Most people associate the French Riviera with wealth, sunny blue skies and the Mediterranean sea. But not so far from the pebble beaches and luxury hotels there exists another form of life more down to earth and little to do with the glitz and glamour of the region.
It's a world apart that has existed for centuries in the hillsides of Biot, a medieval village, which in ancient times was once a major center fabricating pottery jars, and today is renowned for its creative bubble glassware.
The name Biot originates from Italian. “It means two times eight,” said 67 year-old Mr Gavino Pellegrino, whose ancestors came from Italy. His parents and grandparents were farmers. They owned land stretching over a few hectares. Much of the land has been sold, but on one particular corner of land Mr Pellegrino has preserved especially to cultivate his vegetables such as tomatoes, aubergines, courgettes, as well as strawberries. It's a pastime which Mr Pellegrino enjoys doing for pleasure, but on Saturday and Sunday mornings, you can find him in Old Antibes where he sells his produce in the marketplace.
Despite it being a drought season this summer, Mr Pellegrino remains unperturbed by the lack of rainfall, simply for reason the Alpes-Martimes has the good fortune of being naturally supplied with underground water, which lies hundreds of metres beneath the volcanic layers of rock. But what is even more auspicious is that Mr Pellegrino himself was born with a gift to detect underground water sources by just using two olive tree branches.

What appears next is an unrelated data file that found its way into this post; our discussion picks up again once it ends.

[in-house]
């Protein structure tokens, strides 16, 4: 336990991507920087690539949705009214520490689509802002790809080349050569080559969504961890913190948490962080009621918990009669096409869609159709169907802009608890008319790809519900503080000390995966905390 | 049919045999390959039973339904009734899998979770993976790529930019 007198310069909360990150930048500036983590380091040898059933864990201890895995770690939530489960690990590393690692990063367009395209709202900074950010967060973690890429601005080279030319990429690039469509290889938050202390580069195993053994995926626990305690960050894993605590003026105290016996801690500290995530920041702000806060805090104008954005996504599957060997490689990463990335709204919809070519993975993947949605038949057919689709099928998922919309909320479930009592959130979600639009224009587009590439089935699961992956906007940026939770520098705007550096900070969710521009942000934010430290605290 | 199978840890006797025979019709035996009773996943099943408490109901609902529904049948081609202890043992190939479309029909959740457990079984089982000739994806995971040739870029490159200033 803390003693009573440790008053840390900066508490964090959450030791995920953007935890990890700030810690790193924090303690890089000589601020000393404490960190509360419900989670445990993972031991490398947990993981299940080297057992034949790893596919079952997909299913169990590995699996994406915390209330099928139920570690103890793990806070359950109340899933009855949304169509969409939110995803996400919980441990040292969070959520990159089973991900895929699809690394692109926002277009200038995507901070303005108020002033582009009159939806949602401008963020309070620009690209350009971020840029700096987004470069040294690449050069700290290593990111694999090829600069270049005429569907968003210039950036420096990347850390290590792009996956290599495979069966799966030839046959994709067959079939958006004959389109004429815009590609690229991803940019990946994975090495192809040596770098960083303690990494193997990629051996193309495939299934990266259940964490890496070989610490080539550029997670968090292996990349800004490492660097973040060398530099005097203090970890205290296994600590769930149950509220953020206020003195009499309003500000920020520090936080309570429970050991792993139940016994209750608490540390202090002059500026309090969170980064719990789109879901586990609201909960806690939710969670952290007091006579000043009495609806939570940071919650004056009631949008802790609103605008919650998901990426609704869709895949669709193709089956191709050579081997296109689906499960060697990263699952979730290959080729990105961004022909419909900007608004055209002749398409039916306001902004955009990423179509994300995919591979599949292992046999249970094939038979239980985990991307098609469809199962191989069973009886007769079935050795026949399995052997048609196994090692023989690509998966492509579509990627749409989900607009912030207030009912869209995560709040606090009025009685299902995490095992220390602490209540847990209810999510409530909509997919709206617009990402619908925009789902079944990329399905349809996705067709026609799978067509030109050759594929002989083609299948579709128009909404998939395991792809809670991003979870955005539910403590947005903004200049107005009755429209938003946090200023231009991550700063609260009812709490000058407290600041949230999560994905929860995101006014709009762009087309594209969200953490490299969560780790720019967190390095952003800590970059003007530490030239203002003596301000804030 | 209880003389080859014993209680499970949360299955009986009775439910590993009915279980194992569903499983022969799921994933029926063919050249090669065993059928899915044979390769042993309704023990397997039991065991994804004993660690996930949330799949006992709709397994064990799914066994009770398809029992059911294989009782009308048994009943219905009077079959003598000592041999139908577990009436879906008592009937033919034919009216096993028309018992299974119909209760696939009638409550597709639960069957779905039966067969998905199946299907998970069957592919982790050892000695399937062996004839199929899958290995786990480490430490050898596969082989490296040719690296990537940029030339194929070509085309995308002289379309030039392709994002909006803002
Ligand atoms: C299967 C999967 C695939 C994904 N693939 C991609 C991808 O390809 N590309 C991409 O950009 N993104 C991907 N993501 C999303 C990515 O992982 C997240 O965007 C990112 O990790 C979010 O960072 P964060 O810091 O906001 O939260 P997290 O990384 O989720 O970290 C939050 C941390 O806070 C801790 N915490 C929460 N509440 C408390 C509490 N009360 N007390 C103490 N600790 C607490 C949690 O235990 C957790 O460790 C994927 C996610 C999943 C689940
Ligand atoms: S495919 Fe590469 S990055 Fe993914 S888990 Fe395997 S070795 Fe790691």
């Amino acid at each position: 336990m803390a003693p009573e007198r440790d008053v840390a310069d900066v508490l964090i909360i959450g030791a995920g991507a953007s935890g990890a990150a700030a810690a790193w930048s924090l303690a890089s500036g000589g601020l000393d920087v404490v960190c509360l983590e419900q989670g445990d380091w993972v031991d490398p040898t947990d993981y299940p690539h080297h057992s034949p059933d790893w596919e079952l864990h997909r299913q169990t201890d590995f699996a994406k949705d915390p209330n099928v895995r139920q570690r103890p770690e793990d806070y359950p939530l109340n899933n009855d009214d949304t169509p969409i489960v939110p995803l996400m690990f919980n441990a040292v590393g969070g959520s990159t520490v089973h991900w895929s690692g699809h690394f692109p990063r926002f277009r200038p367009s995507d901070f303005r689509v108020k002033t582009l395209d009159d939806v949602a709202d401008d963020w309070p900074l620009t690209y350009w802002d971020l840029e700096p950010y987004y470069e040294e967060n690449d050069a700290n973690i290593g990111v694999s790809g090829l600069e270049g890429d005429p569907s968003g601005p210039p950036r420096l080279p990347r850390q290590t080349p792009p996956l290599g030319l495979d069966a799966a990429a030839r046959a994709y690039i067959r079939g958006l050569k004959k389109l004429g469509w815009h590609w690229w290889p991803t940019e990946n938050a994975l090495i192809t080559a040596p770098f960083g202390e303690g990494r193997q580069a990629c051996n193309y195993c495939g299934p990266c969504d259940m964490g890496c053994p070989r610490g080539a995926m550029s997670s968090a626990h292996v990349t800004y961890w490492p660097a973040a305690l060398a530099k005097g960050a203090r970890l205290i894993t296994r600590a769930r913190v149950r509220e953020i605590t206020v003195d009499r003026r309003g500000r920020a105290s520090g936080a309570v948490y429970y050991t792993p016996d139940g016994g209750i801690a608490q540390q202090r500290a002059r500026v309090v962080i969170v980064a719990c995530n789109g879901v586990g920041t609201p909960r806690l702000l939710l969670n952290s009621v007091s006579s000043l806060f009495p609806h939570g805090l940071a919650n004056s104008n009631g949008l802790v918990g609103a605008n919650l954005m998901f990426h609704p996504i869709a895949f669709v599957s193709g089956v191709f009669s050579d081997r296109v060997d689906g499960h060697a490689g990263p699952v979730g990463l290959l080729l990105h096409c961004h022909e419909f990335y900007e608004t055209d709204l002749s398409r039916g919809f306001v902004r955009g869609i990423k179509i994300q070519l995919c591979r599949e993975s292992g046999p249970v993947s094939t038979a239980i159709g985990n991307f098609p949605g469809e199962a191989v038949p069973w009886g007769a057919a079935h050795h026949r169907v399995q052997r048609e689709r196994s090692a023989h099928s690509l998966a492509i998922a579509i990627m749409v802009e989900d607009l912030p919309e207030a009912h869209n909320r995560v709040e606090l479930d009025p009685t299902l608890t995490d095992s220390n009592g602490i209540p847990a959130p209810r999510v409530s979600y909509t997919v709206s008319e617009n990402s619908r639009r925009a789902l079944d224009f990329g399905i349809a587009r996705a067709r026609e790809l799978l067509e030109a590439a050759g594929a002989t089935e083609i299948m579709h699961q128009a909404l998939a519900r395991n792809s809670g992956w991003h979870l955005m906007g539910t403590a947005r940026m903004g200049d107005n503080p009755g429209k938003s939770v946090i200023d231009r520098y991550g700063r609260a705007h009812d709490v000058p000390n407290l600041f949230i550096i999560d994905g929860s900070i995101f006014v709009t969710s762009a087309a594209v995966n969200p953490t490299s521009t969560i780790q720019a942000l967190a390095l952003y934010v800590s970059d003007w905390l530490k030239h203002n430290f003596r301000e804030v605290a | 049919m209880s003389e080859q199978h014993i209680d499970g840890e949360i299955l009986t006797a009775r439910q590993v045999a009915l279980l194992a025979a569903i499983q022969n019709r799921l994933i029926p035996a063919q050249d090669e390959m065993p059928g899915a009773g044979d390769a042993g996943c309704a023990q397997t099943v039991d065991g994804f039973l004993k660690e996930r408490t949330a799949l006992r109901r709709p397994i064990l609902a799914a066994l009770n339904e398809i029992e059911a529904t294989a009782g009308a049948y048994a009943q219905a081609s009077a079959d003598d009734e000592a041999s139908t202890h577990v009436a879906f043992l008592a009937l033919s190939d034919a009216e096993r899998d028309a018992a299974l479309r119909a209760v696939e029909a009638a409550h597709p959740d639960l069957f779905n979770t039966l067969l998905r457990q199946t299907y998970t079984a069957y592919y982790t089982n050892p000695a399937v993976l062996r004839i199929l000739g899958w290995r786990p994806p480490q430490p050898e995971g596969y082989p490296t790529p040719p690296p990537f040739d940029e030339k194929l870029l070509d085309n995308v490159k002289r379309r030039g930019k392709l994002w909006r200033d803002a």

He said, “The branches have to be fresh. If there is water in the ground, they move upwards towards the chest . If there is no water the branches stay in the same position. It's all due to the magnetic field underground.”
Mr Pellegrino is the 5th of ten children. His wife Isabel said that her husband was one of very few people in the region who today took the time to grow plants and vegetables. He is using organic seeds to grow the vegetables and is using manure from the nearby horseback riding club in his hotbeds.
The hillsides which were once covered in olive trees and flowers have now been replaced by apartments, villas and office buildings. Do the Pellegrino's have regrets? “No”, answers Madame Pellegrino spontaneously, “the tourism created an international climate and out of it we now have Sophia Antipolis were our children are working.” Sophia Antipolis is a High-Tech Park where 25.000 people are working in research and financial service companies. Some faculties from Nice University moved also to Sophia Antipolis. It is a coexistence of various ways of life.
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